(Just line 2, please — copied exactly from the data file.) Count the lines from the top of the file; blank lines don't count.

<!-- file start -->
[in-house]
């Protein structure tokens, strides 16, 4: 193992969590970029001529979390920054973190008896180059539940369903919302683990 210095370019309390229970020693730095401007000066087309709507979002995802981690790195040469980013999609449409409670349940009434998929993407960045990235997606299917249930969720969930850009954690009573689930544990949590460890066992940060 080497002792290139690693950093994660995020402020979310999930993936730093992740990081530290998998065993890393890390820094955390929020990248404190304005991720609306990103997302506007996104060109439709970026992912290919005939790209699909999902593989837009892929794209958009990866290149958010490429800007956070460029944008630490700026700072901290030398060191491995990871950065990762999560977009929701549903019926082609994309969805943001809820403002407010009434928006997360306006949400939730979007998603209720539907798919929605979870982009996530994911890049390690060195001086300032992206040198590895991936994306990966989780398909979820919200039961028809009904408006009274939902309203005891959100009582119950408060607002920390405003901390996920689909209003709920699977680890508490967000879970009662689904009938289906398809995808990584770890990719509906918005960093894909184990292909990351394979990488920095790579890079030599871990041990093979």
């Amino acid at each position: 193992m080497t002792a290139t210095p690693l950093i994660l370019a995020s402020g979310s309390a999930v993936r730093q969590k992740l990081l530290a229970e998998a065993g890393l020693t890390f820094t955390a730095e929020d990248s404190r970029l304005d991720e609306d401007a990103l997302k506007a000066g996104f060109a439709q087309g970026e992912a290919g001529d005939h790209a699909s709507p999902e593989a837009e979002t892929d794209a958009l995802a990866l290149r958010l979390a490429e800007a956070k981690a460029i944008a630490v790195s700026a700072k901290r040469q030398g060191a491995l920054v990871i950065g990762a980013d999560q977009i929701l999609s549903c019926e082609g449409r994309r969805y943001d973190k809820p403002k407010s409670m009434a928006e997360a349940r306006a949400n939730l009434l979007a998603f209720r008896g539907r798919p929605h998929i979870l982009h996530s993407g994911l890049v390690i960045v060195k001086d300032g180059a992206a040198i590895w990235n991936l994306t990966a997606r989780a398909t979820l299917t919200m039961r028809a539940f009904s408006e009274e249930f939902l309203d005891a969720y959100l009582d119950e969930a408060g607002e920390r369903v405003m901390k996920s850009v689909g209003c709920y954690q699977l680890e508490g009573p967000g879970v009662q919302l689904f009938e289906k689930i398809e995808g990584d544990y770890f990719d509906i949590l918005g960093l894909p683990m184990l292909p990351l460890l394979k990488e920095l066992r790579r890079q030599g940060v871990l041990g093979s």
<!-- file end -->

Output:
């Protein structure tokens, strides 16, 4: 193992969590970029001529979390920054973190008896180059539940369903919302683990 210095370019309390229970020693730095401007000066087309709507979002995802981690790195040469980013999609449409409670349940009434998929993407960045990235997606299917249930969720969930850009954690009573689930544990949590460890066992940060 080497002792290139690693950093994660995020402020979310999930993936730093992740990081530290998998065993890393890390820094955390929020990248404190304005991720609306990103997302506007996104060109439709970026992912290919005939790209699909999902593989837009892929794209958009990866290149958010490429800007956070460029944008630490700026700072901290030398060191491995990871950065990762999560977009929701549903019926082609994309969805943001809820403002407010009434928006997360306006949400939730979007998603209720539907798919929605979870982009996530994911890049390690060195001086300032992206040198590895991936994306990966989780398909979820919200039961028809009904408006009274939902309203005891959100009582119950408060607002920390405003901390996920689909209003709920699977680890508490967000879970009662689904009938289906398809995808990584770890990719509906918005960093894909184990292909990351394979990488920095790579890079030599871990041990093979």